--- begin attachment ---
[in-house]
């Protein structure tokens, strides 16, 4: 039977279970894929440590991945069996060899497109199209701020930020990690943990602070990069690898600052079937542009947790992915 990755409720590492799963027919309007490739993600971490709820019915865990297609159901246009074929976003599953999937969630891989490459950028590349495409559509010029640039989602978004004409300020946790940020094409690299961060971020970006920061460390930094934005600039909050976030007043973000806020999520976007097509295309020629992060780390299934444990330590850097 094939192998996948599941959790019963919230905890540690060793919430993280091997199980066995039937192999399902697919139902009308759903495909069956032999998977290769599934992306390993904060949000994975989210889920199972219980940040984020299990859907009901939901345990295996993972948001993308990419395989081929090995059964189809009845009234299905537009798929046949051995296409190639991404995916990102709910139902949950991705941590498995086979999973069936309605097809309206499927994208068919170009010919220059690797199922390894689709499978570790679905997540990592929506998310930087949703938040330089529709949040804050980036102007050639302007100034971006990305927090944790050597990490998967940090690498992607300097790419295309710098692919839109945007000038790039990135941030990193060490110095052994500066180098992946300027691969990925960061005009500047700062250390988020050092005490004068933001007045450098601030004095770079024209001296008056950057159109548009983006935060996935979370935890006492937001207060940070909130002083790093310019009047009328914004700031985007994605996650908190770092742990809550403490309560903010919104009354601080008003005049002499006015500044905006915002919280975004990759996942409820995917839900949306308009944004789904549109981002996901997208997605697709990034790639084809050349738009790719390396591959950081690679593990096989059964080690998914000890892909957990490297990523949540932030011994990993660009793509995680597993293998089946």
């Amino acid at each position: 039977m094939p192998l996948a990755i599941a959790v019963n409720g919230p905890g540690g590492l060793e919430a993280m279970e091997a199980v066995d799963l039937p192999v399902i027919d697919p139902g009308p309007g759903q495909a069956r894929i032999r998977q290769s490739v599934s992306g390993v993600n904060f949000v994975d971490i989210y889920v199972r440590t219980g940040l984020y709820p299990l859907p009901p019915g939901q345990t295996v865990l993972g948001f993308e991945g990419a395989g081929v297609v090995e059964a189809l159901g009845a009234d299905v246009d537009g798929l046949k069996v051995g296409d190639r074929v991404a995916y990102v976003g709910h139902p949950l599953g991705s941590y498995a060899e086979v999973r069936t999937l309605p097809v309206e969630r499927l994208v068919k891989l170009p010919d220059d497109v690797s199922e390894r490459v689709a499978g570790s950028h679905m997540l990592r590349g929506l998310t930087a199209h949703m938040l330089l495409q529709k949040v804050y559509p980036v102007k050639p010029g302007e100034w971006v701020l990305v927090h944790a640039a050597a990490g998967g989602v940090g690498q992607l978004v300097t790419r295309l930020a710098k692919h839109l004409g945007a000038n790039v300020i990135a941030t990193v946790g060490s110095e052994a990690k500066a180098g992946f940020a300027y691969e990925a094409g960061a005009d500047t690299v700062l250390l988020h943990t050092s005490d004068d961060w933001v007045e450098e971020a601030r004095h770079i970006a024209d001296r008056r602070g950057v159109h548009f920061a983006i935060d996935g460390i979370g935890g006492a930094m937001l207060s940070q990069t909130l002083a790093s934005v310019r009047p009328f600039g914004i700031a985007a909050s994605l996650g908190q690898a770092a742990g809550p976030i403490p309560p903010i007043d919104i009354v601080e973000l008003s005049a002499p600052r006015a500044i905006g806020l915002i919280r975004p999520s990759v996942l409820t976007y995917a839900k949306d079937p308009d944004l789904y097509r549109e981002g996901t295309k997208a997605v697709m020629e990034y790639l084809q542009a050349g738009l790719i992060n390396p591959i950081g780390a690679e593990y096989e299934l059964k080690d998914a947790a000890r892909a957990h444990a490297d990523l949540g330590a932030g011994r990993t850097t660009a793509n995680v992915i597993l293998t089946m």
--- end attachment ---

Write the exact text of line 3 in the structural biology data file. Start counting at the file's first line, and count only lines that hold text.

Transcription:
């Amino acid at each position: 039977m094939p192998l996948a990755i599941a959790v019963n409720g919230p905890g540690g590492l060793e919430a993280m279970e091997a199980v066995d799963l039937p192999v399902i027919d697919p139902g009308p309007g759903q495909a069956r894929i032999r998977q290769s490739v599934s992306g390993v993600n904060f949000v994975d971490i989210y889920v199972r440590t219980g940040l984020y709820p299990l859907p009901p019915g939901q345990t295996v865990l993972g948001f993308e991945g990419a395989g081929v297609v090995e059964a189809l159901g009845a009234d299905v246009d537009g798929l046949k069996v051995g296409d190639r074929v991404a995916y990102v976003g709910h139902p949950l599953g991705s941590y498995a060899e086979v999973r069936t999937l309605p097809v309206e969630r499927l994208v068919k891989l170009p010919d220059d497109v690797s199922e390894r490459v689709a499978g570790s950028h679905m997540l990592r590349g929506l998310t930087a199209h949703m938040l330089l495409q529709k949040v804050y559509p980036v102007k050639p010029g302007e100034w971006v701020l990305v927090h944790a640039a050597a990490g998967g989602v940090g690498q992607l978004v300097t790419r295309l930020a710098k692919h839109l004409g945007a000038n790039v300020i990135a941030t990193v946790g060490s110095e052994a990690k500066a180098g992946f940020a300027y691969e990925a094409g960061a005009d500047t690299v700062l250390l988020h943990t050092s005490d004068d961060w933001v007045e450098e971020a601030r004095h770079i970006a024209d001296r008056r602070g950057v159109h548009f920061a983006i935060d996935g460390i979370g935890g006492a930094m937001l207060s940070q990069t909130l002083a790093s934005v310019r009047p009328f600039g914004i700031a985007a909050s994605l996650g908190q690898a770092a742990g809550p976030i403490p309560p903010i007043d919104i009354v601080e973000l008003s005049a002499p600052r006015a500044i905006g806020l915002i919280r975004p999520s990759v996942l409820t976007y995917a839900k949306d079937p308009d944004l789904y097509r549109e981002g996901t295309k997208a997605v697709m020629e990034y790639l084809q542009a050349g738009l790719i992060n390396p591959i950081g780390a690679e593990y096989e299934l059964k080690d998914a947790a000890r892909a957990h444990a490297d990523l949540g330590a932030g011994r990993t850097t660009a793509n995680v992915i597993l293998t089946m």